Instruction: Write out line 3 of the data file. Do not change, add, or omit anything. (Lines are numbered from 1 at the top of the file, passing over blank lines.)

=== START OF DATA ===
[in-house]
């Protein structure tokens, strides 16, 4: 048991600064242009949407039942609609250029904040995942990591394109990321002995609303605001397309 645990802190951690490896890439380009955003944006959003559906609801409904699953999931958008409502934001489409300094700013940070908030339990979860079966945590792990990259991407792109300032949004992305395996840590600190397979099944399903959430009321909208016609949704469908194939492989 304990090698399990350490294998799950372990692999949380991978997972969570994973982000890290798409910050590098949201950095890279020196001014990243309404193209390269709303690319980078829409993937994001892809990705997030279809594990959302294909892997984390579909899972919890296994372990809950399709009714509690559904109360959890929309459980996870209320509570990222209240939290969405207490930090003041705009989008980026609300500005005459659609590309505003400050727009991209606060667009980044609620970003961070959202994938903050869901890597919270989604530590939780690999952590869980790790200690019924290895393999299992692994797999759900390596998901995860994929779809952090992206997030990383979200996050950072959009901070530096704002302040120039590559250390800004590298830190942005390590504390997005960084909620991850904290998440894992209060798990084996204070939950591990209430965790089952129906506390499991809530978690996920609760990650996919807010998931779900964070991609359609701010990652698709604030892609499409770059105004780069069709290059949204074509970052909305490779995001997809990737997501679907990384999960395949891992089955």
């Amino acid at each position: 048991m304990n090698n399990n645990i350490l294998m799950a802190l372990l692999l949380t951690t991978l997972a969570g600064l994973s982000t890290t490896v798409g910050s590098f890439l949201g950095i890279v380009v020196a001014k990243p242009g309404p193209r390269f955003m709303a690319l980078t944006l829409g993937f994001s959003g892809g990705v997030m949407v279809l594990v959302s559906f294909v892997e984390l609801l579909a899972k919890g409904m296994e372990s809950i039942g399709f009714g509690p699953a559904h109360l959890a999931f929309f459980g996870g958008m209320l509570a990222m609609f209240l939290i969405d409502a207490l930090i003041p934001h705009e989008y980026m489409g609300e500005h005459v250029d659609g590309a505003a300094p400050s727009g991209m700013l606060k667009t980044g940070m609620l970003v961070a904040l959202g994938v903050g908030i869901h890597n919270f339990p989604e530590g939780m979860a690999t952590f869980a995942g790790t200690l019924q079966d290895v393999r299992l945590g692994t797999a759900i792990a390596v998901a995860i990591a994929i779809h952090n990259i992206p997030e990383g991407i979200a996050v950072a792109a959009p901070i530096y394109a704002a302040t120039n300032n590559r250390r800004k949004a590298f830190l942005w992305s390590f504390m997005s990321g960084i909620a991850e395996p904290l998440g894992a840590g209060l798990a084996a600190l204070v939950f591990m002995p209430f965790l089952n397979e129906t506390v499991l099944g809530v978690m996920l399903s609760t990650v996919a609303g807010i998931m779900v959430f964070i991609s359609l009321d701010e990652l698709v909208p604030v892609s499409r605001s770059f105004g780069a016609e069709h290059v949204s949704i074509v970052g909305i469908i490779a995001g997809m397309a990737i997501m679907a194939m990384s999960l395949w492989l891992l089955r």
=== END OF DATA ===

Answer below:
């Amino acid at each position: 048991m304990n090698n399990n645990i350490l294998m799950a802190l372990l692999l949380t951690t991978l997972a969570g600064l994973s982000t890290t490896v798409g910050s590098f890439l949201g950095i890279v380009v020196a001014k990243p242009g309404p193209r390269f955003m709303a690319l980078t944006l829409g993937f994001s959003g892809g990705v997030m949407v279809l594990v959302s559906f294909v892997e984390l609801l579909a899972k919890g409904m296994e372990s809950i039942g399709f009714g509690p699953a559904h109360l959890a999931f929309f459980g996870g958008m209320l509570a990222m609609f209240l939290i969405d409502a207490l930090i003041p934001h705009e989008y980026m489409g609300e500005h005459v250029d659609g590309a505003a300094p400050s727009g991209m700013l606060k667009t980044g940070m609620l970003v961070a904040l959202g994938v903050g908030i869901h890597n919270f339990p989604e530590g939780m979860a690999t952590f869980a995942g790790t200690l019924q079966d290895v393999r299992l945590g692994t797999a759900i792990a390596v998901a995860i990591a994929i779809h952090n990259i992206p997030e990383g991407i979200a996050v950072a792109a959009p901070i530096y394109a704002a302040t120039n300032n590559r250390r800004k949004a590298f830190l942005w992305s390590f504390m997005s990321g960084i909620a991850e395996p904290l998440g894992a840590g209060l798990a084996a600190l204070v939950f591990m002995p209430f965790l089952n397979e129906t506390v499991l099944g809530v978690m996920l399903s609760t990650v996919a609303g807010i998931m779900v959430f964070i991609s359609l009321d701010e990652l698709v909208p604030v892609s499409r605001s770059f105004g780069a016609e069709h290059v949204s949704i074509v970052g909305i469908i490779a995001g997809m397309a990737i997501m679907a194939m990384s999960l395949w492989l891992l089955r």